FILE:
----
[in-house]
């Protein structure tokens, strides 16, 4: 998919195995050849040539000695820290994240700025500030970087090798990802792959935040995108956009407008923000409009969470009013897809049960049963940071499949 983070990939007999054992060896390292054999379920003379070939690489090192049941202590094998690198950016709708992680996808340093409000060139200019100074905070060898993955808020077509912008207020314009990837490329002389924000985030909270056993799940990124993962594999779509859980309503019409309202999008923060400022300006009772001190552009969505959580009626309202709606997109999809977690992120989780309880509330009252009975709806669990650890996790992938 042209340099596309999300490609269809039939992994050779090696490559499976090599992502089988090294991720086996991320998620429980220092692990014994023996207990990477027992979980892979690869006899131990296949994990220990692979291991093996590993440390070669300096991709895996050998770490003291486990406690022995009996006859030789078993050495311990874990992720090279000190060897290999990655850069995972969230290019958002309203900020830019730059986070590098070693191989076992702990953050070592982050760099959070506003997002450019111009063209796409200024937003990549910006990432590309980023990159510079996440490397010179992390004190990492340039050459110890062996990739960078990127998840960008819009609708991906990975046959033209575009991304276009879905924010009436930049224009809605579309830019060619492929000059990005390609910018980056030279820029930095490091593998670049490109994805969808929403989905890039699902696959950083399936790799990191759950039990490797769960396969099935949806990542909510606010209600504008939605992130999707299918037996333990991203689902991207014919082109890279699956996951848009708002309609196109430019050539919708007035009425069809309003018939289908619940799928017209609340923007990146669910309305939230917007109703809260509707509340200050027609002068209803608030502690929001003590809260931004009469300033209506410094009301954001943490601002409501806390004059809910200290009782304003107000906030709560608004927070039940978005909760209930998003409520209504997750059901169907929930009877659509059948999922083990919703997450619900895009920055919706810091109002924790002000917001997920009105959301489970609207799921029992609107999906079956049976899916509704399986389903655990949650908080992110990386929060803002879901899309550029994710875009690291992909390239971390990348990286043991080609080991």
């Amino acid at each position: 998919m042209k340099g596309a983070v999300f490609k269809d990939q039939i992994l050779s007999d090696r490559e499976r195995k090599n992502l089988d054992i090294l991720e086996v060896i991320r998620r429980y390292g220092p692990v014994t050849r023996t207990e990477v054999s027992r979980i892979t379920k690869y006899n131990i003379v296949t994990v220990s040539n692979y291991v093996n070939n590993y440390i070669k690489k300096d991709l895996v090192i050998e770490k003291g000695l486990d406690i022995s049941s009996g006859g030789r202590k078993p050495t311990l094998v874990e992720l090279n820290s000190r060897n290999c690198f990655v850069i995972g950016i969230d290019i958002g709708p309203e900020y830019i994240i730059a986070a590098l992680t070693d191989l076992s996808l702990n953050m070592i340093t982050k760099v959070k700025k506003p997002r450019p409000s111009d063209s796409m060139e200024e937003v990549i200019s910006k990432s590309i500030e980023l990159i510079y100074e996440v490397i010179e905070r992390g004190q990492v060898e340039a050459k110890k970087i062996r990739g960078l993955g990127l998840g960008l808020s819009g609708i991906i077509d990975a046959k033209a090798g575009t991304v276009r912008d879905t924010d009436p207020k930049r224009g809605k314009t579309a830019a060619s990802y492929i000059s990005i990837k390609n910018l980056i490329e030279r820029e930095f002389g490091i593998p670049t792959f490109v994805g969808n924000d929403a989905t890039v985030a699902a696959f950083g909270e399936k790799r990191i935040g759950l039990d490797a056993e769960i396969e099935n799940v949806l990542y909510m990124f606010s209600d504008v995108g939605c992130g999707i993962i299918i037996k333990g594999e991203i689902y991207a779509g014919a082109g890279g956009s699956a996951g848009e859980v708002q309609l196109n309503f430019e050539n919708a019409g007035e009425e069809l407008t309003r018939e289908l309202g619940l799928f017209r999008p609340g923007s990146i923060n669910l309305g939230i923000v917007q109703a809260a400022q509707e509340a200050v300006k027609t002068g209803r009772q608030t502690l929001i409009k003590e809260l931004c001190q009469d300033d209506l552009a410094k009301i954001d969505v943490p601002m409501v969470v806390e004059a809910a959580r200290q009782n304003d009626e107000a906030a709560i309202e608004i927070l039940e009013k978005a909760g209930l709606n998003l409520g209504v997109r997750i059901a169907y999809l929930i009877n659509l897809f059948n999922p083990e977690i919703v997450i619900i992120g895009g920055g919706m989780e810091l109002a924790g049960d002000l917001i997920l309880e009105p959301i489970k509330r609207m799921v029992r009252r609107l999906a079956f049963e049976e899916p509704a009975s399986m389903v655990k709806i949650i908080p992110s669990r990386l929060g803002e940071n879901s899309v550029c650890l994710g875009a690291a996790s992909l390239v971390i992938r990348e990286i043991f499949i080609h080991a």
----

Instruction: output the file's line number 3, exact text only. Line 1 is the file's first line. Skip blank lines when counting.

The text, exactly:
């Amino acid at each position: 998919m042209k340099g596309a983070v999300f490609k269809d990939q039939i992994l050779s007999d090696r490559e499976r195995k090599n992502l089988d054992i090294l991720e086996v060896i991320r998620r429980y390292g220092p692990v014994t050849r023996t207990e990477v054999s027992r979980i892979t379920k690869y006899n131990i003379v296949t994990v220990s040539n692979y291991v093996n070939n590993y440390i070669k690489k300096d991709l895996v090192i050998e770490k003291g000695l486990d406690i022995s049941s009996g006859g030789r202590k078993p050495t311990l094998v874990e992720l090279n820290s000190r060897n290999c690198f990655v850069i995972g950016i969230d290019i958002g709708p309203e900020y830019i994240i730059a986070a590098l992680t070693d191989l076992s996808l702990n953050m070592i340093t982050k760099v959070k700025k506003p997002r450019p409000s111009d063209s796409m060139e200024e937003v990549i200019s910006k990432s590309i500030e980023l990159i510079y100074e996440v490397i010179e905070r992390g004190q990492v060898e340039a050459k110890k970087i062996r990739g960078l993955g990127l998840g960008l808020s819009g609708i991906i077509d990975a046959k033209a090798g575009t991304v276009r912008d879905t924010d009436p207020k930049r224009g809605k314009t579309a830019a060619s990802y492929i000059s990005i990837k390609n910018l980056i490329e030279r820029e930095f002389g490091i593998p670049t792959f490109v994805g969808n924000d929403a989905t890039v985030a699902a696959f950083g909270e399936k790799r990191i935040g759950l039990d490797a056993e769960i396969e099935n799940v949806l990542y909510m990124f606010s209600d504008v995108g939605c992130g999707i993962i299918i037996k333990g594999e991203i689902y991207a779509g014919a082109g890279g956009s699956a996951g848009e859980v708002q309609l196109n309503f430019e050539n919708a019409g007035e009425e069809l407008t309003r018939e289908l309202g619940l799928f017209r999008p609340g923007s990146i923060n669910l309305g939230i923000v917007q109703a809260a400022q509707e509340a200050v300006k027609t002068g209803r009772q608030t502690l929001i409009k003590e809260l931004c001190q009469d300033d209506l552009a410094k009301i954001d969505v943490p601002m409501v969470v806390e004059a809910a959580r200290q009782n304003d009626e107000a906030a709560i309202e608004i927070l039940e009013k978005a909760g209930l709606n998003l409520g209504v997109r997750i059901a169907y999809l929930i009877n659509l897809f059948n999922p083990e977690i919703v997450i619900i992120g895009g920055g919706m989780e810091l109002a924790g049960d002000l917001i997920l309880e009105p959301i489970k509330r609207m799921v029992r009252r609107l999906a079956f049963e049976e899916p509704a009975s399986m389903v655990k709806i949650i908080p992110s669990r990386l929060g803002e940071n879901s899309v550029c650890l994710g875009a690291a996790s992909l390239v971390i992938r990348e990286i043991f499949i080609h080991a």